I say times change. Governments change and critically the regulator has changed. It’s muscled up. New management have arrived.
Leaving aside Ray Winstone, regulators, and governments for a second, I have observed over the last decade a marked deterioration in the relations between Bookmakers, and their customers. I regularly hear, see, and experience examples of poor behaviour. Relations between the two parties are at an all time low. I’m surprised anyone signs up.

Cloudy terms and conditions, offers based on tiny stakes, over generous odds, best odds guarantees, (even enhanced BOG), and free bets. A culture of giveaways, in which if the savvy customer habitually partakes, he finds himself restricted. Ostracised. A pariah. A beg-a-bet culture in the place of the former friendly ‘war’ between bookmaker and his customer. These days, the customer is part of a number crunching exercise.People sign up not out of loyalty, but naked reward. My Father would not be party to this style of business.


Nobody writes to you from these companies to thank you for your business. if you bet with Bet365 for example, you’re probably unaware who the bookmaker really is – they are in fact a private company. There’s no dialogue between bookmaker and client. Because you’re no longer a client. Sign up to lose. Win and move on.
When did it become the job of bookmakers to offer prices, so unsustainable, they choose not to lay a bet to so many of their customers at the odds they advertise? Isn’t this a trading standards issue? If not, then why not?

Have bookmakers ever behaved so poorly? It’s no wonder their image as acceptable business is at an all time low.

Firms such as my own, in the absolute minority, focus on service. It distresses me on occasion to have to restrict a customer for persistent money trading. It’s a catch 22 situation, I have to be competitive to encourage new business, yet the odds I often have to proffer, to compete, are occasionally  unsustainable. We do our best though to make the customer experience more akin to British Airways Club, than Ryanair, and a punter who is fair with me, will be returned the compliment. I would see the practice of offering a price, and then not laying a fair bet outlawed. Why are punters treated with such disdain by bookmakers?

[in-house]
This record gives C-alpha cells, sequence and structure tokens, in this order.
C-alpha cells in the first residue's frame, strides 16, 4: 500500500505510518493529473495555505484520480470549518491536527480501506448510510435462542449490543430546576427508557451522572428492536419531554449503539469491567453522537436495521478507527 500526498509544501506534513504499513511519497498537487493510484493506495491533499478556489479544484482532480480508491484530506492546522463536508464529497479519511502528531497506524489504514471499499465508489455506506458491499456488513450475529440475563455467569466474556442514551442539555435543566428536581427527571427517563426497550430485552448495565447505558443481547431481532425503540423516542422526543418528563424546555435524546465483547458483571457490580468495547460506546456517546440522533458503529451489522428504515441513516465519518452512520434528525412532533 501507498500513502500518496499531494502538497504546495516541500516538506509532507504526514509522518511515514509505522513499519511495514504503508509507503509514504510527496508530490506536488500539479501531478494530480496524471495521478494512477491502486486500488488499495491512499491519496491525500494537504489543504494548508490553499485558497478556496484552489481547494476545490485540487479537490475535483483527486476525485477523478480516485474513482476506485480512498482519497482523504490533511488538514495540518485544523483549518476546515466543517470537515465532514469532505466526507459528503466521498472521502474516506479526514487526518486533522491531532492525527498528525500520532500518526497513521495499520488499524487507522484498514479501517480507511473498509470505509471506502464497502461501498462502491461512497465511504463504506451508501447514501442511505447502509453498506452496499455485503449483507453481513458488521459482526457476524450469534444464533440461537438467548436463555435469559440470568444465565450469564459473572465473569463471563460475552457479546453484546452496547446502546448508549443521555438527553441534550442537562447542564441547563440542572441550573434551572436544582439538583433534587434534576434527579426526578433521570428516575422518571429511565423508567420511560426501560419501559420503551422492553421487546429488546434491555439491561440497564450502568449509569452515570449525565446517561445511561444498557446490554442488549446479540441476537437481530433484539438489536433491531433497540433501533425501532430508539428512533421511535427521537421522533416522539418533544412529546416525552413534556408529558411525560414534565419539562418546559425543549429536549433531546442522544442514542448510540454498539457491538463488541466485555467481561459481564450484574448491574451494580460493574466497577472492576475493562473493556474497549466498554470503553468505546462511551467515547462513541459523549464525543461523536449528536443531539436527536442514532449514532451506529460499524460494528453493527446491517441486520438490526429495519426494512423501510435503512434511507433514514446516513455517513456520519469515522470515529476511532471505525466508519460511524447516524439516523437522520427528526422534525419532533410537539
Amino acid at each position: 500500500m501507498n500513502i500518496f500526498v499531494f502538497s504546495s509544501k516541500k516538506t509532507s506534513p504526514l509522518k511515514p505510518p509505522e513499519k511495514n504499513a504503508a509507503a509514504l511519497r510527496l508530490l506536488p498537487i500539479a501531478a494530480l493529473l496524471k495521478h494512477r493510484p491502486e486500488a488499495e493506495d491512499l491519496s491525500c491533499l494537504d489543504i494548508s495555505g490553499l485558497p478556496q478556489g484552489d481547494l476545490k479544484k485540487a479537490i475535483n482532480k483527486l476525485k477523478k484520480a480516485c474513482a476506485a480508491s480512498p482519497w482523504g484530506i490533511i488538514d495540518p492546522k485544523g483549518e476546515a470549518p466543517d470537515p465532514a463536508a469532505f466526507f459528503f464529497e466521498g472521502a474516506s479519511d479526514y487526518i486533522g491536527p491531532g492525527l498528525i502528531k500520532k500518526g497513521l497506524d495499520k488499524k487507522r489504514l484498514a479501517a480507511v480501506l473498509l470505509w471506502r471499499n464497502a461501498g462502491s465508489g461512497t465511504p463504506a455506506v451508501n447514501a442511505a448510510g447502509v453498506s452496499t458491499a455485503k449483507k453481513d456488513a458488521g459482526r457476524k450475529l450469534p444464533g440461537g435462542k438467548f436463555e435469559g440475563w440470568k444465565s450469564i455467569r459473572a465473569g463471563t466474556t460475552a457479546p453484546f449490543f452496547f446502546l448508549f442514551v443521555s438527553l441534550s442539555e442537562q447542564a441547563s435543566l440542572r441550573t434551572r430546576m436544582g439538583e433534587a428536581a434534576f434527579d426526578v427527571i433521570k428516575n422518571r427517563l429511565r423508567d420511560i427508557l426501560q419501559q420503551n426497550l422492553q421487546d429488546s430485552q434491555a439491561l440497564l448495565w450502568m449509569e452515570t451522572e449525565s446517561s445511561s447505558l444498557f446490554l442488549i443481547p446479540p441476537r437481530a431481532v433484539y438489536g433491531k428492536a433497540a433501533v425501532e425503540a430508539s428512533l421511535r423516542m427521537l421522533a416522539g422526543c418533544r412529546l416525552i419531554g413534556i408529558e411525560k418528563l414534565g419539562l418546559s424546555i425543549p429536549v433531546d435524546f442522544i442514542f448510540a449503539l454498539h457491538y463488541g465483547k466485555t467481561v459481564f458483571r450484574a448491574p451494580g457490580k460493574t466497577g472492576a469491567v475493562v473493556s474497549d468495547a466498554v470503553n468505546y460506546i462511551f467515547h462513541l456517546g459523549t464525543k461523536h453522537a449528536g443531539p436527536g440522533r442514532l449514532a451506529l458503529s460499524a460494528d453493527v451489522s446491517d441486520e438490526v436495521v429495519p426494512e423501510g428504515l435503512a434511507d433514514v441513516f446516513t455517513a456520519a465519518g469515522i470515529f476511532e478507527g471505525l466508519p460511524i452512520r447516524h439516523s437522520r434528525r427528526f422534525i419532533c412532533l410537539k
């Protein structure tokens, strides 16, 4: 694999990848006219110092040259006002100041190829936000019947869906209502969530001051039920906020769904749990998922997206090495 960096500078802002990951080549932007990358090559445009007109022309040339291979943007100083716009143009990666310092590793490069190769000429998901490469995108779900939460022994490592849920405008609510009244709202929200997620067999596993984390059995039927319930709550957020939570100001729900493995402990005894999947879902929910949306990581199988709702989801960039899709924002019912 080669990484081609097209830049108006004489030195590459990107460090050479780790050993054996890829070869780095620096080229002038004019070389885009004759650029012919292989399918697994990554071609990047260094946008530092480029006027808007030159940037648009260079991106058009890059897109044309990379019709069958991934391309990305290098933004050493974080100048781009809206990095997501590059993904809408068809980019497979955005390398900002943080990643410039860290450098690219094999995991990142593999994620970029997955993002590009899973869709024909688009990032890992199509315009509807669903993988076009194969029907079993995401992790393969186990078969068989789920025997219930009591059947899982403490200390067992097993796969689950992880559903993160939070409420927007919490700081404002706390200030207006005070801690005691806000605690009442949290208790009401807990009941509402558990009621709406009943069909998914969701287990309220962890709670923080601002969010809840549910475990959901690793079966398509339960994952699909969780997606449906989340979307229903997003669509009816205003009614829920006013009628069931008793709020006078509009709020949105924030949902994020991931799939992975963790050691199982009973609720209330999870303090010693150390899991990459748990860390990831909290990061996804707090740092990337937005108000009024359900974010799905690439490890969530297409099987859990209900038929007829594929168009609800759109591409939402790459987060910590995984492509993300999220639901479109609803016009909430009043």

I haven’t been in a betting shop, since I stopped working in them in the 80’s. The landscape has changed of course, with Labour’s inglorious attempt to reform the gambling act in 2005. At a stroke they turned LBO’s from sportsbooks to mini casinos. It is an exageration to describe the fixed odds betting terminals (FOBT’s) as akin to ‘crack cocaine.’ It is true, however it was never, and should never, have been the intention of good governance to create a mini casino in every high street.


I make the following statements with absolute confidence.
FOBT’s are clearly massively addictive. They most certainly are the most profitable arm of any betting shop. They most certainly are being used regularly by the criminal element to launder money, (most likely unchallenged, staff aren’t after all policemen!) They have contributed greatly to problems in gambling. They have put folk out of house home, and worse. They contribute to violent behaviour in shops themselves, with machines routinely being vandalised and staff threatened.
Associations like the ABB will of course go about their business arguing against such claims. Indeed the only organisation outside the ABB to stand with the bookmakers on the subject of FOBTs, rather perversely, is the BHA. Another loser they’ve backed!  A focus on racing, rather than money, is long overdue from this body.
It is childish however to deny there’s no truth in every one of the points I have just put forward. There are degrees in everything, of course. I do not accept the argument about free choice in gambling if it creates a culture of misery for punters and hatred for the operators as perpetrators. We are not put on this planet to make gambling a nationwide problem. No one, Bruce Millington take note, walks out of a betting shop telling their mates what a great afternoon they had on a FOBT. They might well however say they enjoyed a day at the races, win or lose. It’s unlikely people walk out of Ascot hating Johnny Weatherby for the experience he creates. LBO operators can’t make the same bold claim.